An Emerald, From Rough to Refined
At D&H Jewelers it is our mission is to create the jewelry of your dreams. Though custom work is our specialty, sometimes a design project will challenge us to think outside the box.
In a recent project, a client came to us with an heirloom emerald ring that had belonged to her grandmother. The client and her fiancé were looking to design an engagement ring together, and the sentimental family ring was their inspiration. Specifically, the client wanted to use an emerald identical to the emerald in her grandmother’s ring as the foundation of her ring design. However, the antique emerald was a unique square shape, one that is not commonly cut today, and therefore very difficult to find. Our solution? To custom-cut the client an emerald to match her grandmother’s.
We have documented this process for a true behind the scenes glimpse of how emeralds are expertly crafted into polished gemstones of quality and beauty.
We sourced emerald rough directly from an artisan mine in Colombia. The most well known emeralds in the world are Colombian emeralds, prized for the bright glowing light that comes from inside the stone. There are many other places in the world that emeralds also originate, such as Zambia, Brazil, Afghanistan, and Ethiopia.
Emeralds formed millions of years ago when the big land movements and hot steamy fissures on Earth’s surface were common. This environment created an ideal condition for emerald growth, as they need hot water veins flowing and teaming with essential ingredients (chemical elements) to begin forming. After much time, and as the chemical ingredients cooled, they organized into emerald crystals.
Above is the footage of how the emerald rough was cut and polished. The stone cutter had three main factors to consider:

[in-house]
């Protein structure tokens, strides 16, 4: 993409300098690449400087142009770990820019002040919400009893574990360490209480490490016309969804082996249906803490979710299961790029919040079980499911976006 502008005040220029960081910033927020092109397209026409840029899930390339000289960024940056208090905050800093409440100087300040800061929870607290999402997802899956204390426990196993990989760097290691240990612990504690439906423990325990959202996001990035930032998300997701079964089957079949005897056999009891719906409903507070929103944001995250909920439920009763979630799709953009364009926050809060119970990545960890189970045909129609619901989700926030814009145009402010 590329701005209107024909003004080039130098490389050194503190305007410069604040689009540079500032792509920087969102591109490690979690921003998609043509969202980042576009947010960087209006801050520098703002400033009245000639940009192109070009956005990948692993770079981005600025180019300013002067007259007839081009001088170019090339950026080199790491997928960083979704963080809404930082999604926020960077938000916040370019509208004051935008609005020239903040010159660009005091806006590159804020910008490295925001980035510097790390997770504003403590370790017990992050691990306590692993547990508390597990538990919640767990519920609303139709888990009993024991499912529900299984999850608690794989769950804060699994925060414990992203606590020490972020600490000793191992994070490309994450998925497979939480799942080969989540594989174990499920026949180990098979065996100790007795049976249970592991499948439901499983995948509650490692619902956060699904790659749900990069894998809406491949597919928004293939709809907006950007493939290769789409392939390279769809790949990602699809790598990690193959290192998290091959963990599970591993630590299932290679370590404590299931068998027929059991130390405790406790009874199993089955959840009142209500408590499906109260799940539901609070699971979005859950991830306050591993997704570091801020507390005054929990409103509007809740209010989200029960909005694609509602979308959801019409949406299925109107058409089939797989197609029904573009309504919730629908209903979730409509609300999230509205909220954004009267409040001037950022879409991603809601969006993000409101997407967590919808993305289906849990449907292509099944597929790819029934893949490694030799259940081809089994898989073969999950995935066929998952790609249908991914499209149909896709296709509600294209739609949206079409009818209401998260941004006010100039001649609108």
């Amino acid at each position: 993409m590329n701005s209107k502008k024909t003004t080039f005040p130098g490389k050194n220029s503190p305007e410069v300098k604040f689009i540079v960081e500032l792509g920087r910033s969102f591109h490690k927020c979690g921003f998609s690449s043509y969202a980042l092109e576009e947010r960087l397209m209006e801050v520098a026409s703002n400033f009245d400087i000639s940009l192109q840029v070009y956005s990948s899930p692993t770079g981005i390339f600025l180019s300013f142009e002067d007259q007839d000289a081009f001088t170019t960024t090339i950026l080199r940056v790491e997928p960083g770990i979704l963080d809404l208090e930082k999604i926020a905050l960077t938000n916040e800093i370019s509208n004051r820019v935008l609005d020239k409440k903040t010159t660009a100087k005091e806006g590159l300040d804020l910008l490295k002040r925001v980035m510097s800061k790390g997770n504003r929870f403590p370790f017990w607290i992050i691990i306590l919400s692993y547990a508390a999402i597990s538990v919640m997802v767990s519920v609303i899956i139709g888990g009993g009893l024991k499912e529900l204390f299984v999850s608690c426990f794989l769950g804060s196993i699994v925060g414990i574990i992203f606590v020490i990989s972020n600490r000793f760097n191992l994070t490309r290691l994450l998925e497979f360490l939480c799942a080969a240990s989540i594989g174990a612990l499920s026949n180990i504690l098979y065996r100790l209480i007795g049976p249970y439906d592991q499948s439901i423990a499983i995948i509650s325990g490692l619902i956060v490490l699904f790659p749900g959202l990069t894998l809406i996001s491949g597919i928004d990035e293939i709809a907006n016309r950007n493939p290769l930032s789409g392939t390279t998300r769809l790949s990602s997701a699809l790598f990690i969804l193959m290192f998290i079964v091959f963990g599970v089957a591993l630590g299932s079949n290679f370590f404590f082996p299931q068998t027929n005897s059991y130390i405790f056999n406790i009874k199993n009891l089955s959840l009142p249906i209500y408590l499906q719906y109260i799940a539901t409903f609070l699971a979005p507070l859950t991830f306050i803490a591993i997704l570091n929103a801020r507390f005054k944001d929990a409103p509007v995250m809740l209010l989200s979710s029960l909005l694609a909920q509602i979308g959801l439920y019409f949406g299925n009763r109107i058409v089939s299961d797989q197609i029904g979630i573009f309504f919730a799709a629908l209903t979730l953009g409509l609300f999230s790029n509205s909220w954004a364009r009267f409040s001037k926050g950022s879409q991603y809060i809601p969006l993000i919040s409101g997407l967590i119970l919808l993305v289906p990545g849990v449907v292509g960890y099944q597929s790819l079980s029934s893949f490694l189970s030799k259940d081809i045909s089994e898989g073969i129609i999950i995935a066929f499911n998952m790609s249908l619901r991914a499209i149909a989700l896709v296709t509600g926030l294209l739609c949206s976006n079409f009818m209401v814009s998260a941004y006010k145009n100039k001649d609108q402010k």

1. Le Jardin. The intense formation process of emeralds always creates internal characteristics named Le Jardin, or the garden. These lines and fractures of formation need assessment to prevent breaking during cutting.
2. Weight. The rarity of natural gem quality emerald crystals makes it particularly important that we conserve as much weight as possible. It is in the final cutting stages that this comes into play.
3. Color. The crystal itself has no consistent color zones. The crystal often flows from blue to green when the material forms. The top of the stone is the most important because it should blend the colors of the crystal so that the eye only sees the finest of colors.
The finished gemstone, a glowing 0.72 carat emerald. Note the “Jardin,” the mossy, garden-like internal crystal growth that is characteristic of naturally formed emeralds.
With the stone completed, the design of the engagement ring began to take shape. Based on the client’s desire for a modern Art Deco look, we added baguette diamonds on either side of the emerald. An important part of the custom jewelry design process is building a precise model before production. For this we created a 3D digital rendering of the ring, or CAD (below).
After meeting with the client to perfect the design, we were ready to move forward with making the ring. From the CAD, we 3D printed a wax model, and using a traditional lost-wax casting technique, the ring was created in platinum. After hand polishing and setting the gemstones, the finished ring, an homage to generations past, was complete.